British Columbia

Journalist bridges connection between refugees and Indigenous people

Pakistani Canadian journalist Sadia Rafiquddin shares her connection with Innu elder Elizabeth Penashue as an example of the bond refugees and Canada's Indigenous people share.

Pakistani Canadian Sadia Rafiquddin says more similarities between two groups than differences

Sadia Rafiquddin is sharing her own personal connection with Innu elder Elizabeh Penashue as an example of how refugees like herself share a lot in common with Canada's First Nations at a Walrus Talk in Surrey tonight. (Twitter/@SadiaRafiquddin/Walrus Foundation)

A Canadian journalist who arrived in Canada as a refugee says there should be more links between Canada's refugees and Canada's Indigenous people.

Pakistani Canadian Sadia Rafiquddin says there are more similarities between the two groups than differences.

"In many instances, Canada's Indigenous peoples were removed from their homes and the very same thing has happened to refugees around the world. They have been forcibly removed from their homes whether it is a political crisis, an economic crisis or any other type of crisis that they've had to leave, not because they've wanted to, but because they've had to," she explained. 

At a talk tonight sponsored by the Walrus Foundation, in partnership with the Order of Canada, Rafiquddin will speak about her own personal experience about connecting with Innu elder Elizabeth Penashue.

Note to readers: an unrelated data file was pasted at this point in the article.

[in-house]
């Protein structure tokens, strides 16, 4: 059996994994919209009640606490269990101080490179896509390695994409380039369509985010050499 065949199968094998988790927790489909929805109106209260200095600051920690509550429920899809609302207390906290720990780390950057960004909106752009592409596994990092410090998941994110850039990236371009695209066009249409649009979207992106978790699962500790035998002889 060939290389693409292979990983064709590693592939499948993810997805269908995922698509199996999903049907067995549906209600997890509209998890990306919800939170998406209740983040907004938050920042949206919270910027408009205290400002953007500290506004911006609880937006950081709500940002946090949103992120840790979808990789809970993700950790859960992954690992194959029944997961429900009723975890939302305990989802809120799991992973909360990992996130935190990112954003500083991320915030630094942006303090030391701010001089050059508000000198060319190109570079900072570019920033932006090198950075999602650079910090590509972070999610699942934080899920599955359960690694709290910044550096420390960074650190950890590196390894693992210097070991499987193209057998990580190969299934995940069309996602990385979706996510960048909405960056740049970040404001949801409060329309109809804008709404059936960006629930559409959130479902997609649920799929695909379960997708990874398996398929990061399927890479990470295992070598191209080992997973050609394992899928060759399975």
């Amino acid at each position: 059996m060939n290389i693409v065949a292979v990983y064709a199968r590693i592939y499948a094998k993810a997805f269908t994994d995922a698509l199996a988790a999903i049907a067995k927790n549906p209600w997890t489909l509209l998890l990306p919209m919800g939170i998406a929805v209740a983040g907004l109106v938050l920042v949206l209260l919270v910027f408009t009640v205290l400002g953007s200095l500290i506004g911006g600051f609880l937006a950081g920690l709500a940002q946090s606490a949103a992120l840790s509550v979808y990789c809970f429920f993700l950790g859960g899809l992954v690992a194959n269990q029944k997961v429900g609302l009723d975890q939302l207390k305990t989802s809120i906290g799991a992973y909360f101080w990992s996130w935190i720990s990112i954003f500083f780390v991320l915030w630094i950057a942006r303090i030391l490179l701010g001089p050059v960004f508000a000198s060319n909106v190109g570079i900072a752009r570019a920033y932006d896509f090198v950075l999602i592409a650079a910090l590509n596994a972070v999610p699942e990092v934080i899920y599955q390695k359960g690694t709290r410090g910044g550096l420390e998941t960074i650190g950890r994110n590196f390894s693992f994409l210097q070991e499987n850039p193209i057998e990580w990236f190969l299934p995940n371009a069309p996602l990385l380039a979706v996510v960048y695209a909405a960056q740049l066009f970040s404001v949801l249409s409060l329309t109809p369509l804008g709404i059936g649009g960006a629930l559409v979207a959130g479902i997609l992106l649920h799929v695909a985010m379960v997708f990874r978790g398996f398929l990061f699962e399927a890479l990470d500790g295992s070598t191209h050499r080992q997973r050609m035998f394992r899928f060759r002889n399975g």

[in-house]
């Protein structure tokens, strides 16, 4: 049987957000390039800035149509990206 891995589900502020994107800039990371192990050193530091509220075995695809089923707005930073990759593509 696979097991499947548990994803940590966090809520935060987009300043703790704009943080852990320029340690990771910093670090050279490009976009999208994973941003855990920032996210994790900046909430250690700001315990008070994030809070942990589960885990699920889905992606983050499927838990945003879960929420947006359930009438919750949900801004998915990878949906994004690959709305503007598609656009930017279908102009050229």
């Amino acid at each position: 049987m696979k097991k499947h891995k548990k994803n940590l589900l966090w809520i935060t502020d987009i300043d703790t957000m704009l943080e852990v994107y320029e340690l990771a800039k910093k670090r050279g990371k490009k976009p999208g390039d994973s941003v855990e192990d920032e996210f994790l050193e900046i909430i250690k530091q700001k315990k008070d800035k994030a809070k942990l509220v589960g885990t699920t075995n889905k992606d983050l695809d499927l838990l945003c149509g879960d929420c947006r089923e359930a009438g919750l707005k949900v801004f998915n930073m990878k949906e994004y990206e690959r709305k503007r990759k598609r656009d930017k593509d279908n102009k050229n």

Penashue, from Labrador, walks more than 200 kilometres every year to her birthplace inside the Mealy Mountains.

Elizabeth Penashue has long been an advocate for the Innu people. (CBC )

"She was forcibly removed and put into a community setting against her will," Rafiquddin said.

"These walks are meant to be her chance to connect to the land, the animals, the water, to be in her birthplace, to recognize her home."

Penashue has done this walk each year for the past 14 years, and one year, Rafiquddin asked for an opportunity to join her.

"Over 250 kilometers, she and I and her family shared so much. We talked about our languages, our communities, where we came from, what the experience of being forcibly removed from one's homeland has on a sense of well-being for a person," she said.

Rafiquddin says it's important to make such a connection because coming together will ultimately make Canada a better country.

"We need to hear about our common humanity. We need to be less us versus them and think more about all of us being together and building a better country," she said.

The talk takes place tonight at 7 p.m. PT at Centre Stage at Surrey City Hall.

Listen to the interview with Sadia Rafiquddin on CBC's The Early Edition: